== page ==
Straightaway, let me clarify. In the previous post I quoted Ron Hubbard as saying: “The one super-secret sentence that Scientology is built on is ‘Do as thou wilt—that is the whole of the law.’” The words belong to L. Ron Hubbard, Jr., not Sr.. Speaking of Scientology, the son added: “It came from the black magic, from Crowley.”
Hubbard Sr. was a confessed admirer of Crowley, calling him “my very good friend.” According to Hubbard Jr., his father prepared for his Philadelphia Doctorate Course lecture series, taped in 1952, by reading Crowley. The title of the son’s book, L. Ron Hubbard: Messiah or Madman?, indicates a certain filial tension. But let us take that as a healthy response to having grown up with Hubbard’s attraction to Crowley’s occult system.
For scholars of scientology, the series is available used on Amazon for under one dollar. If you are more fastidious, you can purchase it spanking new from Bridge Publications for $1,150. The publisher offers this synopsis:
“This renowned series stands as the largest single body of work on the anatomy, behavior and potentials of the spirit of Man ever assembled, providing the very fundamentals which underlie the route to Operating Thetan. Here it is in complete detail—the thetan’s relationship to the creation, maintenance and destruction of universes. In just those terms, here is the anatomy of matter, energy, space and time, and postulating universes into existence. Here, too, is the thetan’s fall from whole track abilities and the universal laws by which they are restored.”
Bridge continues with a quote from Hubbard, Sr.:
“What can a thetan do? Now, we’ll say a Cleared Theta Clear. You couldn’t put down such a goal, because that’s the postulated, outer-line, unattainable absolute. Probably anything we understand it to be is probably attainable already, but what is the outermost limit of it? Lord knows. Haven’t got any idea and you haven’t either.”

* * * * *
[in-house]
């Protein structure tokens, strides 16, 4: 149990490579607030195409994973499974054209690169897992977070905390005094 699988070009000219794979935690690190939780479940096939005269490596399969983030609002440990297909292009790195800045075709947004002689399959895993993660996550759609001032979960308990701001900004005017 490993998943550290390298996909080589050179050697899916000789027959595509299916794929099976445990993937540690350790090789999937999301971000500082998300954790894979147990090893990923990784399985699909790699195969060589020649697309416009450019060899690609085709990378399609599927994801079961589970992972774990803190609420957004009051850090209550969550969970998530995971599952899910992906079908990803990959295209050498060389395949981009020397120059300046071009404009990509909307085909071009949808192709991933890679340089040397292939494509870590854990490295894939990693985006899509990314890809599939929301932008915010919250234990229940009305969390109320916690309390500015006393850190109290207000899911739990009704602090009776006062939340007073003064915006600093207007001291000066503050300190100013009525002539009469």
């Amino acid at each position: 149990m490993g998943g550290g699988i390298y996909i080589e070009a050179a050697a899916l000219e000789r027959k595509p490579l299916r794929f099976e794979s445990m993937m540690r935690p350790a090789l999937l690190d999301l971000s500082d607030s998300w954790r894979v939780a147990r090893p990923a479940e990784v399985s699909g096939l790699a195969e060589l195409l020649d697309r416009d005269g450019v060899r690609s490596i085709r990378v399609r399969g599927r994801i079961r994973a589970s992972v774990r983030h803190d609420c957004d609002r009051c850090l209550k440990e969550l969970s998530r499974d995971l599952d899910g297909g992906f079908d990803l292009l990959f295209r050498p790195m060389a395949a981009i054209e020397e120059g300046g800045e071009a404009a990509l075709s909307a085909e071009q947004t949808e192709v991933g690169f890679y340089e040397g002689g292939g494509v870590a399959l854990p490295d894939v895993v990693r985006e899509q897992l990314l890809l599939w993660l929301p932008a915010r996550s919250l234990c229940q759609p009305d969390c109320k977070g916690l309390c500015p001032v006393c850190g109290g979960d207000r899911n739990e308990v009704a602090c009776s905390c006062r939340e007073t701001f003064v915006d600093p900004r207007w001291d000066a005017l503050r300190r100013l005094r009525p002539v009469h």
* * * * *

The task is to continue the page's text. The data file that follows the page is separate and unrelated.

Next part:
If you are unsympathetic to Scientology, you will find that comment incoherent, even desolate. If you entertain some tenderness toward occult quests for a theory of everything, you will stand on Nietzsche’s assertion in Beyond Good and Evil that every “profound thinker is more afraid of being understood than of being misunderstood.”
Intuition of unseen forces and attempts to control them have been with us forever. The systems of belief that we call the occult are various in origin and implication. But throughout the long history of the occult, there ran a consistent thread of concern for the causes of misfortune and ways to relieve it. Helplessness in the face of events—disease, debility, fire, childbirth, crop failure, or the luck of a bad draw—was a crucial element. Witchcraft, astrology, divination, ghosts, fairies, reliance on ancient auguries or apocalyptic prophecies offered means of making sense of the inexplicable.
More recent mystico-magical systems, fermenting since the eighteenth century, are different. Whatever else they might contain, they are fueled by ambition—phrased and costumed in variegated ways— to divinize oneself. Here are Icarus’ wings to fly us toward new possibilities of becoming. Or, as Scientologists would phrase it, to reach the “upper echelon of theta beingness and behavior.”
What the Crowleys and the Hubbards of our times represent is a quasi-spiritualized individualism. Here is David Riesman’s autonomous man in fancy dress. Or devil’s gear. The insignia of this new autonomous individual is his heightened self-consciousness, and a de-socialized will that transcends the virtues of the old bourgeois individual still tethered to civil society.
Our new individualism comes wrapped in the exotic, like Crowley’s cult of Thelema or Hubbard’s Scientology, to suggest evermore extravagant and hallucinatory understandings of the self. And the Self so discovered is, inevitably, superior to the restraints and formalities of ordinary life. If Crowley’s squalid end is any gauge, that is hell enough.